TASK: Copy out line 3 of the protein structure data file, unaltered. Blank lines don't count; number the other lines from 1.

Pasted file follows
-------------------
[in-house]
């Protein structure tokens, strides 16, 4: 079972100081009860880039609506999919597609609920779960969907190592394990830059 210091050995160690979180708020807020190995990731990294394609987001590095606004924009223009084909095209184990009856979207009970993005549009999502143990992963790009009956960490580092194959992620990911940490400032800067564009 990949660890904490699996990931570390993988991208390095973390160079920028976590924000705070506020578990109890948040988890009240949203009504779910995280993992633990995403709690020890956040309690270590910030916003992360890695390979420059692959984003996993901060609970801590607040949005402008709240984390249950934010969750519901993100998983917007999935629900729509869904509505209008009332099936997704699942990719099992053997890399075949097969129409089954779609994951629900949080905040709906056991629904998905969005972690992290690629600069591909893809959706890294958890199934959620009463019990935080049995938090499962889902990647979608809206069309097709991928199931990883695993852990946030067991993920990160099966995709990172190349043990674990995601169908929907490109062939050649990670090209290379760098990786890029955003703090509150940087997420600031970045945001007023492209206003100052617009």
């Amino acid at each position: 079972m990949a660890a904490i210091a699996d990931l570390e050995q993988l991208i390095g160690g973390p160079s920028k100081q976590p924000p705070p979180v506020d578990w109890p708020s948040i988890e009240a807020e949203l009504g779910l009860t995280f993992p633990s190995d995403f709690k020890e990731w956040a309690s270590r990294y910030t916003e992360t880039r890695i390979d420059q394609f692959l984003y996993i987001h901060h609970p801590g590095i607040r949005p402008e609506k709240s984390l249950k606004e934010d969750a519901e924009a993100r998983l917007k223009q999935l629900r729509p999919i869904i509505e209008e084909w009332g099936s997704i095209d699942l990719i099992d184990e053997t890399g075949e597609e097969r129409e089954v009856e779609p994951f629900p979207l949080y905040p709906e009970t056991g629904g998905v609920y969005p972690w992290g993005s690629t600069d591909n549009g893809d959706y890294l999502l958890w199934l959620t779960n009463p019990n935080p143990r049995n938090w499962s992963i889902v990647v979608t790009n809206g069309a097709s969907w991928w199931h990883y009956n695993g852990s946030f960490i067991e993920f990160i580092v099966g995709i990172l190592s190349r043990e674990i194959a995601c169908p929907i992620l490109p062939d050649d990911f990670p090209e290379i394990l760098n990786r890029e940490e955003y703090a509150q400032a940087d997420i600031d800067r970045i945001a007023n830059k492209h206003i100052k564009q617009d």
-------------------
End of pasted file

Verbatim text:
């Amino acid at each position: 079972m990949a660890a904490i210091a699996d990931l570390e050995q993988l991208i390095g160690g973390p160079s920028k100081q976590p924000p705070p979180v506020d578990w109890p708020s948040i988890e009240a807020e949203l009504g779910l009860t995280f993992p633990s190995d995403f709690k020890e990731w956040a309690s270590r990294y910030t916003e992360t880039r890695i390979d420059q394609f692959l984003y996993i987001h901060h609970p801590g590095i607040r949005p402008e609506k709240s984390l249950k606004e934010d969750a519901e924009a993100r998983l917007k223009q999935l629900r729509p999919i869904i509505e209008e084909w009332g099936s997704i095209d699942l990719i099992d184990e053997t890399g075949e597609e097969r129409e089954v009856e779609p994951f629900p979207l949080y905040p709906e009970t056991g629904g998905v609920y969005p972690w992290g993005s690629t600069d591909n549009g893809d959706y890294l999502l958890w199934l959620t779960n009463p019990n935080p143990r049995n938090w499962s992963i889902v990647v979608t790009n809206g069309a097709s969907w991928w199931h990883y009956n695993g852990s946030f960490i067991e993920f990160i580092v099966g995709i990172l190592s190349r043990e674990i194959a995601c169908p929907i992620l490109p062939d050649d990911f990670p090209e290379i394990l760098n990786r890029e940490e955003y703090a509150q400032a940087d997420i600031d800067r970045i945001a007023n830059k492209h206003i100052k564009q617009d």